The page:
Other types of network analysis tools are available. This graphic shows the people Tutor/Mentor Connection interacts with on Twitter at a point in time. Its created using Mention Map . When you scroll over a node on the map you can see who the contact is, and you can see who that contact is connecting to. SNA tools are becoming more and more interactive and can be a valuable way to understand the impact individuals and organizations have in bringing people together to focus on solving social problems.

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From this view of the map we can see that the number of people Dan Bassill is connected to is the largest group. However, there are at least four other groups with growing numbers of members.

Many of the people who joined the network were interns from IIT and other colleges. They are the blue dots shown at the left side of the graphic.

112 members joined the in 2010, bringing total membership up to 321. Purple dots on this graphic are Dan Bassill and the two others who joined in 2007. Red dots are people connected as friends with Dan. Light Green dots people who are connected with the other two people who joined in 2007. Yellow dots are people who are connected people in Dans friend network. Light Blue dots are individual members who have not connected with others.

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The social network in tutor-mentoring website added 72 more people in 2011 and grew to 393 total people.

Using the application the data can be shown as nodes with different color coding. Names can also be applied to the map.

Two interns from IIT worked with T/MC in May-June, 2012. This graphic is from a presentation done by Mina Song. This shows how we can look at networks built around individual members of a community.

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By the middle of 2012 the network had gown to 417 total members.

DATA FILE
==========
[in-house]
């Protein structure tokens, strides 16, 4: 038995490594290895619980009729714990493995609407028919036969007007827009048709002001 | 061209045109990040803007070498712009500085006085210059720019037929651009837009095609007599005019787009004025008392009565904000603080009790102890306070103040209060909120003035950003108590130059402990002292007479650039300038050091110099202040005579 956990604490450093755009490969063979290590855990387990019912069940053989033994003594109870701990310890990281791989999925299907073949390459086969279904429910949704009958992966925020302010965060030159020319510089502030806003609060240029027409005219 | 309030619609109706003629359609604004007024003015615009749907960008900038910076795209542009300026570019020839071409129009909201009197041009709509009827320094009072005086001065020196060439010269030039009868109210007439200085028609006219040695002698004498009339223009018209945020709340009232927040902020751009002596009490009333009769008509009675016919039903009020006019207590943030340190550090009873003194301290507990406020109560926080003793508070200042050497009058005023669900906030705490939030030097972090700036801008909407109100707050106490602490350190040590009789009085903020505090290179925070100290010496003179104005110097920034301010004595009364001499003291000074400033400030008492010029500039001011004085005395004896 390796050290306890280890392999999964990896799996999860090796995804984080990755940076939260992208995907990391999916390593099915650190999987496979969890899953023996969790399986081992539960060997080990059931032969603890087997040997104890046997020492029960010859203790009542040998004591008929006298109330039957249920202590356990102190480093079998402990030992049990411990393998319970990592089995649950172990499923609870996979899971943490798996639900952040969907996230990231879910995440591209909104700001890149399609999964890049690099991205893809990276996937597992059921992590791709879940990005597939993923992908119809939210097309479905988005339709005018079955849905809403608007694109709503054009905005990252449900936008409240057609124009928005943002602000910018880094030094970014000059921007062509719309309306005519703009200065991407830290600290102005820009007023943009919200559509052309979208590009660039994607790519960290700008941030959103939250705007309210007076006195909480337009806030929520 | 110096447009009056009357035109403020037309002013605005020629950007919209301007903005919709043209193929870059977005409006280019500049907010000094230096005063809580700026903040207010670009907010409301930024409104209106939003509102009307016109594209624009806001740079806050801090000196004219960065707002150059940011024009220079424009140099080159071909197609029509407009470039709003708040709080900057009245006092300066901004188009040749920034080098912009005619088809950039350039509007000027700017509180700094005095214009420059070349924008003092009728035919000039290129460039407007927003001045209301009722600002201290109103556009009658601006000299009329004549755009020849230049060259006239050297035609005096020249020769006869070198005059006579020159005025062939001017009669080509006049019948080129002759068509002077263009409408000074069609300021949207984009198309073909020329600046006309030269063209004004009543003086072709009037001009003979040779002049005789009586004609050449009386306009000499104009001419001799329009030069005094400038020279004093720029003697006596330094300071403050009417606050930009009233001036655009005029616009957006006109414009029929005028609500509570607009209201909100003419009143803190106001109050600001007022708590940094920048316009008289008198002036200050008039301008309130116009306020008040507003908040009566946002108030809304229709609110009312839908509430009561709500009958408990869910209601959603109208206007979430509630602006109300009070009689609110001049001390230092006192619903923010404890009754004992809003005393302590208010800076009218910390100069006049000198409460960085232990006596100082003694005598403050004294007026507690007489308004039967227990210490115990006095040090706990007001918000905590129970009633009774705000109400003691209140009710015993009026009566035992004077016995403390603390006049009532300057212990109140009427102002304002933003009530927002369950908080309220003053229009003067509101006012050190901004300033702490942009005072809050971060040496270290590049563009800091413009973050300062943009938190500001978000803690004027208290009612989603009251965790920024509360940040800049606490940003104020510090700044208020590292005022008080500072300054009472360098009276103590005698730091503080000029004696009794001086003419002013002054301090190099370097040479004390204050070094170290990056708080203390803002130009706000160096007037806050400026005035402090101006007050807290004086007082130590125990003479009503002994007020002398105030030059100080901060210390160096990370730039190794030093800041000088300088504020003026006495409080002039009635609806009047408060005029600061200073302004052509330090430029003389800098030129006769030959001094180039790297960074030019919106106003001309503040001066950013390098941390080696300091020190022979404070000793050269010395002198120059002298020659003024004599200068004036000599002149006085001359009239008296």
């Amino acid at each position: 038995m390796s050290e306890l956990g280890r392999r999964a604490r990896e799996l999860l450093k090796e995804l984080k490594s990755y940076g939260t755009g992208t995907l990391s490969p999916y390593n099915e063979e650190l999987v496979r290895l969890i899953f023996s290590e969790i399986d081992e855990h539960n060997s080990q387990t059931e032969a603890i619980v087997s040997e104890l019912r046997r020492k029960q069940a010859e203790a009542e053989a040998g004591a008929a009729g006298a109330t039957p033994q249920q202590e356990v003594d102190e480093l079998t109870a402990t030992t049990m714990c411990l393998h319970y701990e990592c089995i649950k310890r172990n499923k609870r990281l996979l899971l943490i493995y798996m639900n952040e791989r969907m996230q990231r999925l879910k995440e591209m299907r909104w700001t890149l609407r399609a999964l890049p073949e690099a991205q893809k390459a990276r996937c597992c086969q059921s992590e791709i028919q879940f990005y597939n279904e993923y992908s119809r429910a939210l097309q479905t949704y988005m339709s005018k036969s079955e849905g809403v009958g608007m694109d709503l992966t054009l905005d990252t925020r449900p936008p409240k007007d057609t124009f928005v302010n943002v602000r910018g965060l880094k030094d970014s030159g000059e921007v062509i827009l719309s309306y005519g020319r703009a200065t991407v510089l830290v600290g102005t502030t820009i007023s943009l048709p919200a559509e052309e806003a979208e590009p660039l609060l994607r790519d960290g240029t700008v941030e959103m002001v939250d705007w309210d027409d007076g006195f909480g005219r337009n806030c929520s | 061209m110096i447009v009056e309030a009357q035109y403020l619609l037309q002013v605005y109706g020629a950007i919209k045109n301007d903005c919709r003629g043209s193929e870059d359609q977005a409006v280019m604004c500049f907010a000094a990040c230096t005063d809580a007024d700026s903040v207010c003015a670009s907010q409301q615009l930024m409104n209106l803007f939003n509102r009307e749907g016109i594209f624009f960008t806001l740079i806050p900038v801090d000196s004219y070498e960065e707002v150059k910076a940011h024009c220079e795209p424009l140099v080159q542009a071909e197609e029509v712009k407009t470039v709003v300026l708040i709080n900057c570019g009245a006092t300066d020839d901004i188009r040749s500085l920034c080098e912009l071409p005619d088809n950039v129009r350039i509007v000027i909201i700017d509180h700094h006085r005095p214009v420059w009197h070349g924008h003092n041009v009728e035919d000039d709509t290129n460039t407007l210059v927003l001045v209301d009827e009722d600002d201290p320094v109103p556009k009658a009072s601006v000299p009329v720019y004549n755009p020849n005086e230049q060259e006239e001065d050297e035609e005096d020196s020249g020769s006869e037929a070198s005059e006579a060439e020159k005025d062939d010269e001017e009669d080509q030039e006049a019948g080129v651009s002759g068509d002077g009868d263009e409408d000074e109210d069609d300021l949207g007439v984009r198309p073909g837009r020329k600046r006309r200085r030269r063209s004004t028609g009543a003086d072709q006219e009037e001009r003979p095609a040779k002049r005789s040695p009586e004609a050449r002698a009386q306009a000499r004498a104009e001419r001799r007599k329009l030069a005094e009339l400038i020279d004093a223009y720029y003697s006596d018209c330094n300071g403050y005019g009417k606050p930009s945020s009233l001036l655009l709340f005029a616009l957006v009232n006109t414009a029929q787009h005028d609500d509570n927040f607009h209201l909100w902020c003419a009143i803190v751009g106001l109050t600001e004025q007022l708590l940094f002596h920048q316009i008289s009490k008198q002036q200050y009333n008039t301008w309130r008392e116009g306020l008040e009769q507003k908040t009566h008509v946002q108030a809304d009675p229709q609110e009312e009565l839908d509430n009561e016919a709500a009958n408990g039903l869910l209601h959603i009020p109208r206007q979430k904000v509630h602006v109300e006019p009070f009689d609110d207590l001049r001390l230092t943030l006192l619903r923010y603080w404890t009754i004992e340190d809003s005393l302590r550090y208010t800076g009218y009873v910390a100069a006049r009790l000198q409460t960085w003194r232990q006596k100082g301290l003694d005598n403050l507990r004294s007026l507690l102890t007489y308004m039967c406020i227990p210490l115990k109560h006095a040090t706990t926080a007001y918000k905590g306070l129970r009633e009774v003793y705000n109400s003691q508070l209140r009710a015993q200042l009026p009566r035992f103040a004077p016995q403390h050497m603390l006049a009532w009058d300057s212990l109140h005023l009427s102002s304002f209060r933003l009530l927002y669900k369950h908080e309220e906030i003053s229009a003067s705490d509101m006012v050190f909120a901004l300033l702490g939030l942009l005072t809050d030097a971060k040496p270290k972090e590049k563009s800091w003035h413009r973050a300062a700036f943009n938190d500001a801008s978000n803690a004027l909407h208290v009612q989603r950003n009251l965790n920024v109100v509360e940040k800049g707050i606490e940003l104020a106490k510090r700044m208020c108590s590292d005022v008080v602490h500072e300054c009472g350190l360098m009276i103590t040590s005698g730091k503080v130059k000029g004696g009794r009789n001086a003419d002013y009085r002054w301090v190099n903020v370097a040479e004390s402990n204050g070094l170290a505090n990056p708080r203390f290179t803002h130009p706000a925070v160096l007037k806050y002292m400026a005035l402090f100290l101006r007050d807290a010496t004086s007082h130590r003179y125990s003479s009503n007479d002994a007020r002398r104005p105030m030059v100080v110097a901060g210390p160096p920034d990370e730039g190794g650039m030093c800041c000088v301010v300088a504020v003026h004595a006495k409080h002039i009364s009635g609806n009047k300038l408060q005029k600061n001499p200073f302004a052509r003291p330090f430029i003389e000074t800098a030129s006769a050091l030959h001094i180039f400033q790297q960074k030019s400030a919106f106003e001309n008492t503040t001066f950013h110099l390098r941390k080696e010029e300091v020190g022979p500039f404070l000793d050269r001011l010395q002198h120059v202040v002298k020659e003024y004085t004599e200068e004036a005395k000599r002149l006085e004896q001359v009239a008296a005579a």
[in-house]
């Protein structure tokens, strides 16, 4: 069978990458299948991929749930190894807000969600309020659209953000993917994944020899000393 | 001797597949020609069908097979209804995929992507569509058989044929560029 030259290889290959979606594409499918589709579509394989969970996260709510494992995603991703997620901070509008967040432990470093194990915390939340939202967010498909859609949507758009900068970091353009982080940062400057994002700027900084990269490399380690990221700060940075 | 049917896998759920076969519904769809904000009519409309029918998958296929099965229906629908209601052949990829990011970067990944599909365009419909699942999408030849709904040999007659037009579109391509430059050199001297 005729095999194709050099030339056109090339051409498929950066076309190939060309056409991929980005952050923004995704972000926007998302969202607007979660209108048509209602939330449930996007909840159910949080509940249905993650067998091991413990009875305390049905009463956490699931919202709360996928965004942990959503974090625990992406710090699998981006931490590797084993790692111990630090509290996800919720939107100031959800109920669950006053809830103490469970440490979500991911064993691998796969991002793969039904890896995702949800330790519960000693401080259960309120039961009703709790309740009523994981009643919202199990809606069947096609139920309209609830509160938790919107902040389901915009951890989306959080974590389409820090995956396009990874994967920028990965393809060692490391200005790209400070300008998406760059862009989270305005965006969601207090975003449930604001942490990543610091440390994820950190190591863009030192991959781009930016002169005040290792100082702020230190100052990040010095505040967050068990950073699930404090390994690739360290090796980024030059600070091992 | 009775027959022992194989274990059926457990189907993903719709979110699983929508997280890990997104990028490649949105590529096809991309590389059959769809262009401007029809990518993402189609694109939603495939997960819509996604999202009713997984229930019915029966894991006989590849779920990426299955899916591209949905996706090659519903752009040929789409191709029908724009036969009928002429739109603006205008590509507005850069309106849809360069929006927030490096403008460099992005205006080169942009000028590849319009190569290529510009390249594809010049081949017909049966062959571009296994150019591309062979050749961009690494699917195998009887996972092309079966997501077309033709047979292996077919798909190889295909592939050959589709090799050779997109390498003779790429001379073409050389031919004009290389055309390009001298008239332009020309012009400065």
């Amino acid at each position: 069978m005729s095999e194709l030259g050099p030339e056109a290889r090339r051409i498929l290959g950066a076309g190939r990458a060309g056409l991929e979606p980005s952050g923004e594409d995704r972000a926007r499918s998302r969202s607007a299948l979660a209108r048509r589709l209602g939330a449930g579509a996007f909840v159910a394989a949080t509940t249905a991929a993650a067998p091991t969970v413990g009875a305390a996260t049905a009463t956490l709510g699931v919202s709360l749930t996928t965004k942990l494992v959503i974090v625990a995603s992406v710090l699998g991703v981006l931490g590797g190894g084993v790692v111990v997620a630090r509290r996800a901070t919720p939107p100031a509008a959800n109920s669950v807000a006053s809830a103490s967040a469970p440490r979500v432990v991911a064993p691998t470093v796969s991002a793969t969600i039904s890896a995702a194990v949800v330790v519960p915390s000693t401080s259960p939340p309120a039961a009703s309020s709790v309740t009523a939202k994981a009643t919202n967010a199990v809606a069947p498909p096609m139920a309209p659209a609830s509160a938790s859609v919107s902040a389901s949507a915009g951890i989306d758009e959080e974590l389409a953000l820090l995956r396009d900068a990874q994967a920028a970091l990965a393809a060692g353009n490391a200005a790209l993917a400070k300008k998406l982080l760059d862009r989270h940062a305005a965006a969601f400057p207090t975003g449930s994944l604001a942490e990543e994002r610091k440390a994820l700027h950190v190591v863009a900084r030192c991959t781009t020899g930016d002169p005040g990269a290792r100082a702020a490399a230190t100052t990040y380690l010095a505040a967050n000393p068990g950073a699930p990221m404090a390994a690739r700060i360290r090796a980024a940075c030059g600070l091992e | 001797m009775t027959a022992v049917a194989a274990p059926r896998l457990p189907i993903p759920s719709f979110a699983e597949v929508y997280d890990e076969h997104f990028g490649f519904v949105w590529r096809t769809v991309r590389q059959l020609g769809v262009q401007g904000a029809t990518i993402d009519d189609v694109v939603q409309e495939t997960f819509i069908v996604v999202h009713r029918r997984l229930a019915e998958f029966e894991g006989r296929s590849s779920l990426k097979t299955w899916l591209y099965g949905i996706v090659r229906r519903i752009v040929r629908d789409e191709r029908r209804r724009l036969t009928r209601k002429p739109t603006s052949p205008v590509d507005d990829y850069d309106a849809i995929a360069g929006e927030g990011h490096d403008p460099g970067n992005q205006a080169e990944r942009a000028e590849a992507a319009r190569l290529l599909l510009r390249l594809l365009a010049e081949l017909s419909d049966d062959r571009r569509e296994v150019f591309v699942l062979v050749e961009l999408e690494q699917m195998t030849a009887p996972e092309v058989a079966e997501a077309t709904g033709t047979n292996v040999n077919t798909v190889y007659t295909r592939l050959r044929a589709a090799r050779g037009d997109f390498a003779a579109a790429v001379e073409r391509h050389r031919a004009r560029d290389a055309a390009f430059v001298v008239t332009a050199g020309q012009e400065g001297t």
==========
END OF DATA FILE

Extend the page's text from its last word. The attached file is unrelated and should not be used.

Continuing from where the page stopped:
This graphic shows one of the sub groups within the 2012 network map. Our goal is to host an interactive platform on the internet where the maps would be interactive and people could click on nodes to know who the person was and who the members of their network are.

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This is another of the sub groups that can be seen within the T/MC Ning group by May 31, 2012.

Why is this important? If we can demonstrate how networks grow as the result of intentional actions by intermediaries, community organizers and/or backbone organizations, we hope to be able to attract more consistent leadership, volunteer and financial support for the work involved in this type of network building. In articles on Collective Impact published on the Stanford Social Innovation Review (SSIR) the importance of backbone organizations who can bring people together and focus on common agendas is highlighted. See In the article the author writes: Creating a successful collective impact initiative requires a significant financial investment: the time participating organizations must dedicate to the work, the development and monitoring of shared measurement systems, and the staff of the backbone organization needed to lead and support the as Strive has been, it has struggled to raise money, confronting funders reluctance to pay for infrastructure and preference for short-term solutions. Collective impact requires instead that funders support a long-term process of social change without identifying any particular solution in advance. They must be willing to let grantees steer the work and have the patience to stay with an initiative for years, recognizing that social change can come from the gradual improvement of an entire system over time, not just from a single breakthrough by an individual organization. Tutor/Mentor Connection has not had nearly the level of public support that Strive has gathered yet as these maps show, the network of people coming together in a shared space has grown from year to year. The T/MC started with seven volunteers and no money in 1993. Its first print newsletter in 1993 went to 350 people. However, by 1999 the organization had more than 13,000 people on its database who were receiving a printed newsletter every four months. While the first conference in May 1994 was attended by 70 people, the second in November 1994 was attended by 200. These conferences have been hosted every six months since then with peak attendance in 1999 at 350 people. In the years since 2000 as funds have been even harder to find the T/MC moved more to the internet. Its web sites have recorded more than 800,000 unique visitors and more than 6 million page views since 1998. While the Ning site is one meeting place the organization hosts similar platforms on Facebook, Linked in and Twitter and is active in many groups hosted by others.